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Discussion Starter · #1 ·
So my question is specifically about clutch and first gear I don't kn know if this is the right place to post this. My question is how do you know if you're letting up on the clutch too slowly in first gear. I know what I need to do but it seems that everytime I try faster I stall the vehicle. I understand that when I let up on the clutch and the RPM start to dip I need to give it more gas to get a smoother faster take off from a stop, but it seems when I let off the clutch and give more gas to go a little faster from a stop all stall the vehicle. So what I've been doing is letting off the clutch slowly and periodically giving more gas which I feel is giving wear to the clutch am I right in assuming that this is wearing the clutch more as if I were to get a smoother take off.

23 years old and I was finally able to afford my dream car and I love driving and I've already put for 500 miles on it and I just got the vehicle 8 days ago I love the experience so far but I want to take care of my new car and not have to go through a thousands of dollars and clutch and transmission replacements.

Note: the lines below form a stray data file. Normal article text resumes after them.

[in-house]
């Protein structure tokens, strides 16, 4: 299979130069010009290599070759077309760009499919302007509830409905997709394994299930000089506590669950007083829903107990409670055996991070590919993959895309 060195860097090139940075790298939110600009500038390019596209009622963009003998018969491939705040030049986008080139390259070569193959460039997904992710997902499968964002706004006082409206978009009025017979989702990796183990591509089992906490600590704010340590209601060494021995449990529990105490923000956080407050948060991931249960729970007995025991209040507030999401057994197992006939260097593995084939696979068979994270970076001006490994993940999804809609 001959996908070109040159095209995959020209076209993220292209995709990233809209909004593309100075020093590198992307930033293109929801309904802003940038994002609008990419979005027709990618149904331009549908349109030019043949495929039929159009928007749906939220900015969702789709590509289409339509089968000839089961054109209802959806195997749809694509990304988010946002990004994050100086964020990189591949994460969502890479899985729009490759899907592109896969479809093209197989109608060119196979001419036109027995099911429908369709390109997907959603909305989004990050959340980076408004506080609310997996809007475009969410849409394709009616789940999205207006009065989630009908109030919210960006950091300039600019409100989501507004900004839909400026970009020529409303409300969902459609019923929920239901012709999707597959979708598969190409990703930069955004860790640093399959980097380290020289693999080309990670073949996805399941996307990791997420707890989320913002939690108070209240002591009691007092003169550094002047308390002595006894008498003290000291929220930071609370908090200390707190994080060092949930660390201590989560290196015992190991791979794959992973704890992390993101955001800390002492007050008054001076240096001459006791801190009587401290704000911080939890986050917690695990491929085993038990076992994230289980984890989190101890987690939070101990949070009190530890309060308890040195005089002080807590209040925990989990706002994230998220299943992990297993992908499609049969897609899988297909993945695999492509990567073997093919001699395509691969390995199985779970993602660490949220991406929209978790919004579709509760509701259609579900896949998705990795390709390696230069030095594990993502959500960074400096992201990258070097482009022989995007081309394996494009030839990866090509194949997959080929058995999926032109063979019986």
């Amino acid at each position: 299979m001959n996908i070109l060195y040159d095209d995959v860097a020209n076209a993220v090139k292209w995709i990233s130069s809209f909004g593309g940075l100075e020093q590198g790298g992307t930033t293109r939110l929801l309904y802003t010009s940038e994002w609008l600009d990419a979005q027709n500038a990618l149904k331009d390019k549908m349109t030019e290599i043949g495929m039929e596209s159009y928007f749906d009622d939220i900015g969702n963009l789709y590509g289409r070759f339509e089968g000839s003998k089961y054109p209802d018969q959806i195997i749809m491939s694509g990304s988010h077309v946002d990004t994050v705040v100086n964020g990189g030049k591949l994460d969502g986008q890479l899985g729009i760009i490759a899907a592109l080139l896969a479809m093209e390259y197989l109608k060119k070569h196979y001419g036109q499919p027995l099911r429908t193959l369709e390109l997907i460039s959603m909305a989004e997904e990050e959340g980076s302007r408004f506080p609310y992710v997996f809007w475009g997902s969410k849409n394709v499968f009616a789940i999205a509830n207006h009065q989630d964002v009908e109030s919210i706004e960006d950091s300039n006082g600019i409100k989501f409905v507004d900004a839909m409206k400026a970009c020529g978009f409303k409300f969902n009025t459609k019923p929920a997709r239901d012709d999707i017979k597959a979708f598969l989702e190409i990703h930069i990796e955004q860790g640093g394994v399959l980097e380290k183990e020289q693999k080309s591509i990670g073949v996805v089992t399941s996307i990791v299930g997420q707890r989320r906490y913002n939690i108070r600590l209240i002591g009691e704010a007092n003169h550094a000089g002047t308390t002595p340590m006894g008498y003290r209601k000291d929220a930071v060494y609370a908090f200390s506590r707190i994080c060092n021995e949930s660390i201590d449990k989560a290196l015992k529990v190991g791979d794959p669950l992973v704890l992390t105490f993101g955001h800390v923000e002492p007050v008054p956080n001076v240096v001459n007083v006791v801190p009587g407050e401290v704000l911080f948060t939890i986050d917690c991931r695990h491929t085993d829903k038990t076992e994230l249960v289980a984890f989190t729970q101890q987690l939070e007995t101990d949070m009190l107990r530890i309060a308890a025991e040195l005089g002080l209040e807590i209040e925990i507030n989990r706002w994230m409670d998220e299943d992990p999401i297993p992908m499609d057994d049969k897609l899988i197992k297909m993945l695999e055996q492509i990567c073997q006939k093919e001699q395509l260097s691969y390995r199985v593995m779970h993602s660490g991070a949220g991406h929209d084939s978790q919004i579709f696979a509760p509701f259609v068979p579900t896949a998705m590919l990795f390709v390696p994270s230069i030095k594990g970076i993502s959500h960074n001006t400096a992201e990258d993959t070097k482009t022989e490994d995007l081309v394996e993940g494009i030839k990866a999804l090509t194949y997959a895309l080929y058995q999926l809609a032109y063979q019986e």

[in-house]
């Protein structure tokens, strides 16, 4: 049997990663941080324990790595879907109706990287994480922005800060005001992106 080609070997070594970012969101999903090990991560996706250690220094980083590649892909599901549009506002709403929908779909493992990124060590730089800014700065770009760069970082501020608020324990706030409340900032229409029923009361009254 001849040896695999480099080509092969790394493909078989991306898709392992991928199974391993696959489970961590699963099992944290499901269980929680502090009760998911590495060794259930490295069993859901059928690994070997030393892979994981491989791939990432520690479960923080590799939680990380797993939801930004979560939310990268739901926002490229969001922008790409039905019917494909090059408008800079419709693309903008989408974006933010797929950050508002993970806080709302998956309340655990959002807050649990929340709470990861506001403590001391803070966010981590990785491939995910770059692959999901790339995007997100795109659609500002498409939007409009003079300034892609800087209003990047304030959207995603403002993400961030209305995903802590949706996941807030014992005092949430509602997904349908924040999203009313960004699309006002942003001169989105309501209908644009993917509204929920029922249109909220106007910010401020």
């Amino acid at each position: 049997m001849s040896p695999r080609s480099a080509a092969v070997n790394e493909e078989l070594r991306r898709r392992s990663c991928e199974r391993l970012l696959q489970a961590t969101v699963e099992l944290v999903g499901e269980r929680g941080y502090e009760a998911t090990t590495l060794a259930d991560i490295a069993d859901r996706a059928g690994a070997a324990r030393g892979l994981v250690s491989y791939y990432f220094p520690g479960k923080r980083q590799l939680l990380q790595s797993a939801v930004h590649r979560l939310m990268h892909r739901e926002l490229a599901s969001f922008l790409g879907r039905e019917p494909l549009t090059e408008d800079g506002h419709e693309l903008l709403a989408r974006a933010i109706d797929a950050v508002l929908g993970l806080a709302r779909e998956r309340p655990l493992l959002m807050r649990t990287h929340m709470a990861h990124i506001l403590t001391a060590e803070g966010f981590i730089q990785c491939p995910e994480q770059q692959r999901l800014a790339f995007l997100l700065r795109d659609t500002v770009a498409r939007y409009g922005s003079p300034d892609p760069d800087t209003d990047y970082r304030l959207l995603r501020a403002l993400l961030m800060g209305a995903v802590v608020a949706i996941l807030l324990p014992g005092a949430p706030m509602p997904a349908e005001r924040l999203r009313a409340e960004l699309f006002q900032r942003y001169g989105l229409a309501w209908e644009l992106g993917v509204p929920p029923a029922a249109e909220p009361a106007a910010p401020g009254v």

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The WRX is not the best car to learn how to drive stick with, but you're stuck doing so, so...... What I do is give the car a few revs/RMPs before I start to let the clutch out and easy the clutch out.
 

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It takes time to get it right, its also different from car to pickup. I think the best idea is to go to a long stretch of road and stop and start. There is a sweet spot in there that gets the car going perfectly. It takes time to find it, but with a different rig I always start off by depressing the clutch and pressing the gas at the same rate. If it starts to lug, give it gas, but not in a jerk. You are probably wearing down your clutch, but as long as you aren't revving to 5k with the clutch half pressed, its probably not doing too much damage. Just find the sweet spot on your own on a long road while no one's watching, that way you don't get flustered. I know that's what caused most of my stall outs when I was learning to drive clutch. It just takes time, I wouldn't worry too much about wearing out the clutch because you'll learn to drive with time.